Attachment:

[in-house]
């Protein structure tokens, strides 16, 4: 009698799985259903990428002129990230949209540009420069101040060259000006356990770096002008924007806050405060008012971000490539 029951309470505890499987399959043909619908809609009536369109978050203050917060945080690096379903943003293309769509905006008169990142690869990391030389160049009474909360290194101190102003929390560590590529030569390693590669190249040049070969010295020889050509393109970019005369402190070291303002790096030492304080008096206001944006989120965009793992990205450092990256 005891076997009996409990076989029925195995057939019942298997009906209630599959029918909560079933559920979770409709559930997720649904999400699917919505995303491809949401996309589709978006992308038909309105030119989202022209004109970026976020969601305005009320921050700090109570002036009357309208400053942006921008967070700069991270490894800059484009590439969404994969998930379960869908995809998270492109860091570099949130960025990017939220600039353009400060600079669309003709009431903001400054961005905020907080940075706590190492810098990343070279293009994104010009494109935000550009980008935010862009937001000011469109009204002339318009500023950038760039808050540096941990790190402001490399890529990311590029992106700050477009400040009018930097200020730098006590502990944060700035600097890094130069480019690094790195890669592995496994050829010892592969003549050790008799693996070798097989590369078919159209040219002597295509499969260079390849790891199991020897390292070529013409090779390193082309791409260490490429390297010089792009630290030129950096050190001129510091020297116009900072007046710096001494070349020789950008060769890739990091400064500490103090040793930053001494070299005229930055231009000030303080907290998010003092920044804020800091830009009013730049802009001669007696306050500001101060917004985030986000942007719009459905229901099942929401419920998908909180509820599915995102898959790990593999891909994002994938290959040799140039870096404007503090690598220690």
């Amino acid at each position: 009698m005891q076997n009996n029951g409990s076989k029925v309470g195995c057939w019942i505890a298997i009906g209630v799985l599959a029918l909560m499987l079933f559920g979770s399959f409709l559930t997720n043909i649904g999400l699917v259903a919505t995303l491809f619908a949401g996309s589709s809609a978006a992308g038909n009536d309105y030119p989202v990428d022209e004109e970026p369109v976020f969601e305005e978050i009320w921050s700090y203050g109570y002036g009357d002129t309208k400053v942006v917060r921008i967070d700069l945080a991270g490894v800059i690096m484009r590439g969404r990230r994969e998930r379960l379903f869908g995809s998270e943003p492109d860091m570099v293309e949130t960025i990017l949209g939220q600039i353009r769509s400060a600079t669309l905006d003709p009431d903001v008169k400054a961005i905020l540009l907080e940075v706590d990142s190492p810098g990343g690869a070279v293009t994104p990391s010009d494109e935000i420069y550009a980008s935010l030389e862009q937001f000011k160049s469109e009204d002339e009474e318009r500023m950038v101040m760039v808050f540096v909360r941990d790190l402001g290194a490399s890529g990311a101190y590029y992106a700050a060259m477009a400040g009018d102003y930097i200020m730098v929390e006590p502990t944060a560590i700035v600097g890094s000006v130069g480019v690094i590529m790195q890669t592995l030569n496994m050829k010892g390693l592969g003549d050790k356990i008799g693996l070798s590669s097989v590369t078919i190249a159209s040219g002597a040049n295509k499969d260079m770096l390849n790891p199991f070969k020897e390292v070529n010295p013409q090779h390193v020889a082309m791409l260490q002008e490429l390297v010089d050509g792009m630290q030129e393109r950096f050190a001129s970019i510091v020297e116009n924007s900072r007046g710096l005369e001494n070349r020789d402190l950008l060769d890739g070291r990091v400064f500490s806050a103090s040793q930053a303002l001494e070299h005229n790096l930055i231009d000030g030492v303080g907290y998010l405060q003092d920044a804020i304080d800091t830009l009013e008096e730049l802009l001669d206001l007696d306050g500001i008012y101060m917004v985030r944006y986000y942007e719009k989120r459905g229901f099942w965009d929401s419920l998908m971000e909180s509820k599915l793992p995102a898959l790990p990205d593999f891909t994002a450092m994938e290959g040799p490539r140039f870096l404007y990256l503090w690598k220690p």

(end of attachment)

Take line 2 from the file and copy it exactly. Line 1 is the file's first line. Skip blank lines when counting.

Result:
């Protein structure tokens, strides 16, 4: 009698799985259903990428002129990230949209540009420069101040060259000006356990770096002008924007806050405060008012971000490539 029951309470505890499987399959043909619908809609009536369109978050203050917060945080690096379903943003293309769509905006008169990142690869990391030389160049009474909360290194101190102003929390560590590529030569390693590669190249040049070969010295020889050509393109970019005369402190070291303002790096030492304080008096206001944006989120965009793992990205450092990256 005891076997009996409990076989029925195995057939019942298997009906209630599959029918909560079933559920979770409709559930997720649904999400699917919505995303491809949401996309589709978006992308038909309105030119989202022209004109970026976020969601305005009320921050700090109570002036009357309208400053942006921008967070700069991270490894800059484009590439969404994969998930379960869908995809998270492109860091570099949130960025990017939220600039353009400060600079669309003709009431903001400054961005905020907080940075706590190492810098990343070279293009994104010009494109935000550009980008935010862009937001000011469109009204002339318009500023950038760039808050540096941990790190402001490399890529990311590029992106700050477009400040009018930097200020730098006590502990944060700035600097890094130069480019690094790195890669592995496994050829010892592969003549050790008799693996070798097989590369078919159209040219002597295509499969260079390849790891199991020897390292070529013409090779390193082309791409260490490429390297010089792009630290030129950096050190001129510091020297116009900072007046710096001494070349020789950008060769890739990091400064500490103090040793930053001494070299005229930055231009000030303080907290998010003092920044804020800091830009009013730049802009001669007696306050500001101060917004985030986000942007719009459905229901099942929401419920998908909180509820599915995102898959790990593999891909994002994938290959040799140039870096404007503090690598220690």